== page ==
decade, the membership in the Russian Orthodox Church has increased
    from 51 to 58 percent, while the number of Moslems has increased
    from one to five percent. The Russian Orthodox Church has always
    been the main ethnos- and culture-forming element of the Russian
    state.

Nationalism seems to have good chances for becoming a major
component of the developing national idea. The patriotic cluster of
voters advocating a strong state has attracted the largest amount
of interest, which makes the concept of Russia’s “greatness” the
most popular and most likely to be accepted as the national
unifying idea.

Pure democracy cannot become a national idea in Russia since it
has been discredited through a decade of painful reforms. Yet it
can become part of a national idea if it is bound up with
patriotism.

NON-LIBERAL DEMOCRACY

Over the next ten years, Western-style democracy will not secure
a bridgehead into Russia. This country possesses a political regime
which transitologists most often describe as immature, or as being
a non-liberal democracy; such a system has rather good chances for
perpetuating itself. Many of the major components of democracy –
among them the rule of law and accountability of power – are now
carving out a path for themselves, yet as concepts which
occasionally bear little relation to reality.

The stability of a regime of non-liberal democracy is largely
guaranteed by the Constitution which provides far-reaching powers
to the head of state, and places him beyond the system of checks
and balances. Yet there are no expectations that major amendments
or revisions of the Constitution will be initiated with the purpose
of restricting the presidential powers, especially given the
traditions of the political culture, the ability of the head of
state to influence the political process, and the complexity of the
procedure for introducing amendments. Besides, no major political
force advocates amendments to the Constitution: all of them have
adapted themselves to the rules of the game.

At the same time, the existing model of the state system will
create ever more managerial problems: real political power has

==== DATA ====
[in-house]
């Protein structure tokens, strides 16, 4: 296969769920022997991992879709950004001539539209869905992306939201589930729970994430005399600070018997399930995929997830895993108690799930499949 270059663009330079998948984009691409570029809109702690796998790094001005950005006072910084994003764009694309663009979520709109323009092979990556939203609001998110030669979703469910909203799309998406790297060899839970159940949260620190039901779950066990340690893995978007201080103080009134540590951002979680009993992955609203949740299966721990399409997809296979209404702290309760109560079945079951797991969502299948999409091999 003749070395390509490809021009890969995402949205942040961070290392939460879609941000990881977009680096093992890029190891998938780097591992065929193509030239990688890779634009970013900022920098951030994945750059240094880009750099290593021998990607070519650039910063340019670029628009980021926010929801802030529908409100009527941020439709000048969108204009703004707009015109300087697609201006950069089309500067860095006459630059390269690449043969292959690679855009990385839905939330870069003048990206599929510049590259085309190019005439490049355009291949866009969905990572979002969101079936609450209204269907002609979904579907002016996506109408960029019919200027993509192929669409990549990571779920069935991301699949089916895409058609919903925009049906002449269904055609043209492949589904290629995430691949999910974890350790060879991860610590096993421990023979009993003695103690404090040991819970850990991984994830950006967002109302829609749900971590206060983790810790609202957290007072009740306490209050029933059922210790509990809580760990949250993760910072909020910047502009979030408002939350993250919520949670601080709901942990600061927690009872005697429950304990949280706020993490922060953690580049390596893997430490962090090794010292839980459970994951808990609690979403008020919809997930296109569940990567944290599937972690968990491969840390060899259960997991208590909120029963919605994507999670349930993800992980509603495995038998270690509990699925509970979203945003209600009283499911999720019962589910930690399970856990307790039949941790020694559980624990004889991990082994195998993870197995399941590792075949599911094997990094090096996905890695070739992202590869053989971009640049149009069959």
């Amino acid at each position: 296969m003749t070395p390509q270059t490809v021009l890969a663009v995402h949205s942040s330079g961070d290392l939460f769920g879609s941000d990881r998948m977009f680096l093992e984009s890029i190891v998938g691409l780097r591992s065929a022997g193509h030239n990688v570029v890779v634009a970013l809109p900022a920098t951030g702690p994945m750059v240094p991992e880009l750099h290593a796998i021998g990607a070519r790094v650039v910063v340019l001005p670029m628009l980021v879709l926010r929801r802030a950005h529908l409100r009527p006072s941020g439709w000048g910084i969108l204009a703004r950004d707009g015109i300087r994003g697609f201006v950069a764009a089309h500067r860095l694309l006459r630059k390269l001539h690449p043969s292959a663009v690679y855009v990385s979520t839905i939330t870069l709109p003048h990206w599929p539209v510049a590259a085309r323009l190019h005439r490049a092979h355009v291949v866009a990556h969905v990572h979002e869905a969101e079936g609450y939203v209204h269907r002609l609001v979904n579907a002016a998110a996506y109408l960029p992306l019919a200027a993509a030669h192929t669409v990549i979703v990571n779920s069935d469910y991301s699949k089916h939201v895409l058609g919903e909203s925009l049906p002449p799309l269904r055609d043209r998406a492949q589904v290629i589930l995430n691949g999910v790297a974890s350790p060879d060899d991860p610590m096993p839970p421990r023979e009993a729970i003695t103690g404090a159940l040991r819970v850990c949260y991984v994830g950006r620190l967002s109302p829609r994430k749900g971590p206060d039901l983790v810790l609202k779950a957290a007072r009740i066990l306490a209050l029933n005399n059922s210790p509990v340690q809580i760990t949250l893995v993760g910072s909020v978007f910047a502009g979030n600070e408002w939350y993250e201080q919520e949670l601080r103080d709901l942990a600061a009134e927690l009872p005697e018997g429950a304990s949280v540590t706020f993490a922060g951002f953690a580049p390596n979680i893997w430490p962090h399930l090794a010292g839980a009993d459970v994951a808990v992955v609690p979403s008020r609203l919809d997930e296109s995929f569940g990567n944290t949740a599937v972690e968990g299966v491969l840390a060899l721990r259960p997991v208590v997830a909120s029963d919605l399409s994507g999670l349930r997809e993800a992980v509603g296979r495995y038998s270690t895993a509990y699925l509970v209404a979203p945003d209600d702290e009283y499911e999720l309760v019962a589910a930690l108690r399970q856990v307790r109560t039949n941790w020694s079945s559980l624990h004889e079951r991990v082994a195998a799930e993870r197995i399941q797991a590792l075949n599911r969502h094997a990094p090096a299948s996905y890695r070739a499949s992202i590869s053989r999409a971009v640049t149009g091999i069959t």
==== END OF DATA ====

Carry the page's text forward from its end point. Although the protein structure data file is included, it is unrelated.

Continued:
become focused on one point (the president) while the functional
level of policymaking (the government and parliament) have found
themselves relatively powerless. The realization of this situation
may bring about changes in the power pattern within the
Constitution’s framework. This may take place according to either
of the following two models. According to the first one (the
American model and less probable option), the president will
simultaneously assume the duties of a prime minister in order to
combine power and responsibility. According to the second model
(French, and more probable), the government will assume power from
a parliamentary majority. This will increase the degree of
responsibility that the government reserves for its
constituents.

Changes in the legislative branch, apart from its participation
in the government’s formation, may take any of the following
directions: the two chambers of the Federal Assembly will receive
the right to conduct parliamentary investigations; deputies of the
upper chamber – the Federation Council – will again be elected by a
direct vote (now, for unknown reasons, they are delegated by the
governor and the legislative assembly of each Russian region); the
number of State Duma factions will decrease, and parliamentary
deputies will become more professional. Deputies will include more
prot?g?s of big business who are interested in restructuring the
State Duma into a counterbalance to the president’s absolute
power.

It should not be anticipated that there will be any marked
growth in independence of the judicial branch; at this time, there
are no independent court traditions in Russia. At the same time,
the prestige of the judicial system, together with the profession
of a judge, will begin to grow as the courts gradually become the
standard method for resolving conflicts between businesspeople;
this is more desirable, of course, than to have businessmen
arranging the assassination of the competitors. The threshold for
corruption within the Russian courts will continue to go up.
Actually, small-scale corruption has practically been eliminated
since big business began defending its interests in court.

The judicial system may also be improved by reforming the office
of the public prosecutor, which is a peculiar vestige of the
czarist and Soviet systems. It is both an “independent” body that
ensures an observance of the law, as well as a body that brings
charges against criminals on behalf of the state. As a result, law
and power are identical notions for the office of the public